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NHS pays £6.2m to man brain-damaged in childhood

Health News BBC - 8 hours 21 min ago
The man was one year old when he contracted encephalitis while in hospital in Watford.

Minister targets anti-vaccination websites

Health News BBC - 9 hours 31 min ago
Health Secretary Matt Hancock hopes to harness technology to root out sites peddling false information.

Mumps outbreak at Nottingham universities

Health News BBC - 11 hours 42 min ago
Public Health England confirms there are 223 suspected cases at two Nottingham universities.

Male pill - why are we still waiting?

Health News BBC - 13 hours 36 min ago
Another male pill passes human safety tests - but it won't be widely available any time soon, experts say.

Brexit: Flu vaccine 'could be airlifted into UK'

Health News BBC - 14 hours 49 min ago
Drugs firm Sanofi has plans to fly supplies into the UK if transport routes are disrupted by Brexit.

Surgeons who want you to touch knife crime

Health News BBC - 21 hours 46 min ago
A medical team is trying to intervene to stop stabbings, rather than waiting to treat them when they happen.

Breast ironing: 'I remember screaming a lot'

Health News BBC - 22 hours 7 min ago
A woman tells of the pain she experienced as a child being subjected to breast ironing.

Breast ironing awareness 'needed in school'

Health News BBC - 22 hours 17 min ago
The practice involves ironing a girl's chest with hot objects to delay breasts from growing

Coroners could investigate stillbirths, say ministers

Health News BBC - 22 hours 19 min ago
Coroners may be given new powers to investigate stillbirths so that each death is independently assessed.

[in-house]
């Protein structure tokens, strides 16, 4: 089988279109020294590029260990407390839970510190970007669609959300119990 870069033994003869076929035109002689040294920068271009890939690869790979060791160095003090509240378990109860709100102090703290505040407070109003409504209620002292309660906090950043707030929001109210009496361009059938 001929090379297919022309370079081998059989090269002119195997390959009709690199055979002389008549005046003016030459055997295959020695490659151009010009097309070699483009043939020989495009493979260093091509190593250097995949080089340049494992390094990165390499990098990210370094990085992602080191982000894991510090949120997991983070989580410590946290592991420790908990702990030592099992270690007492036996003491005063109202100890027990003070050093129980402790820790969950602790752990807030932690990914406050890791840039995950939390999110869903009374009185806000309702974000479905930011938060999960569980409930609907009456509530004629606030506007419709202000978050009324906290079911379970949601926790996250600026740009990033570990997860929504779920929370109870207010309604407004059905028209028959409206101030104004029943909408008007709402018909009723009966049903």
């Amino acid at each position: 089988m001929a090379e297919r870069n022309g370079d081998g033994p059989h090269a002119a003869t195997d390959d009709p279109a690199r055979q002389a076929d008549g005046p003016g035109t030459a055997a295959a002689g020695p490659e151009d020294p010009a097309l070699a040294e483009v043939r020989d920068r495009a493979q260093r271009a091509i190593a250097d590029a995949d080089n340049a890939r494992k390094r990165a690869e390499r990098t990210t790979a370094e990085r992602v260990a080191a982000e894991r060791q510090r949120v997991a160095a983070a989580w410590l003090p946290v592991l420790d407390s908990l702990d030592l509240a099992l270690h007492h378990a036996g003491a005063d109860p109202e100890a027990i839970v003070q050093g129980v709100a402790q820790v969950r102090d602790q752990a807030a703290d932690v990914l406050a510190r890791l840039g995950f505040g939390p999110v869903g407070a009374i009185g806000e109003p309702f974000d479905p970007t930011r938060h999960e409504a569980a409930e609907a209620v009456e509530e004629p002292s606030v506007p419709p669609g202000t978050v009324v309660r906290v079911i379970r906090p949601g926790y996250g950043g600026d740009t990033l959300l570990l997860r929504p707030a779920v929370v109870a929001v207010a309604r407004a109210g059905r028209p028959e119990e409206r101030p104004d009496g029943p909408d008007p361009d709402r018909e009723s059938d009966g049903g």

Scotland urged to eliminate new HIV transmissions by 2030

Health News BBC - 23 hours 3 min ago
A charity says a drug and other advances mean Scotland is at a point where new HIV transmissions are preventable.

'The measles has made my life hell'

Health News BBC - Mon, 03/25/2019 - 17:54
Jane Stanton's life dramatically changed after contracting measles, and is calling for people to take-up all available vaccines.

Crack use up in England after 'aggressive marketing'

Health News BBC - Mon, 03/25/2019 - 16:27
Health workers say there is less stigma about the form of cocaine and new users are being attracted.

New brain cells made throughout life

Health News BBC - Mon, 03/25/2019 - 16:01
The study could lead to new ideas for treating Alzheimer's disease, say the researchers.

Anglesey autistic man conquers mountains

Health News BBC - Mon, 03/25/2019 - 12:32
Spencer Kay has severe learning disabilities but can conquer the mountains near his north Wales home.

Crippling debt ‘linked to depression’

Health News BBC - Mon, 03/25/2019 - 11:50
People with Obsessive Compulsive Disorder are six times more likely to have money troubles, analysis suggests.

Story time with e-books 'not as helpful' as print books

Health News BBC - Mon, 03/25/2019 - 04:27
A study finds parents focus more on technology with electronic books and interact less with children.

Anglesey man's autism helped by mountain hikes

Health News BBC - Mon, 03/25/2019 - 02:53
He's 47 and can't wash, feed or dress himself - but long walks help Spencer Kay come into his own.

Instagram cleaners: Using housework as therapy

Health News BBC - Mon, 03/25/2019 - 01:34
Harriet Knock shares cleaning tips on Instagram and encourages people to talk about mental health.

Baba is You Review - Game-Changer

Game Spot Reviews - Sun, 03/24/2019 - 19:00

Much as we ride roller coasters because we like to be frightened, we solve puzzles because we like to be challenged--and the more complex the puzzle, the more satisfied we can expect to be when it's finally solved. Baba is You has a prodigious capacity for frustration. This deceptively simple-looking indie puzzle game, by Finnish developer Arvi Teikari, swiftly approaches the heights of difficulty scaled by such vexing modern classics as Stephen’s Sausage Roll and The Witness, and shares with those games an uncompromising attitude that isn’t afraid to alienate newcomers intimidated by a challenge. It’s a puzzle game fan’s puzzle game in other words, as grueling as they come. It’s a sharper mind than mine that can make it through its later puzzles without misery. Whatever Baba is You’s shortcomings are, ease isn’t one of them.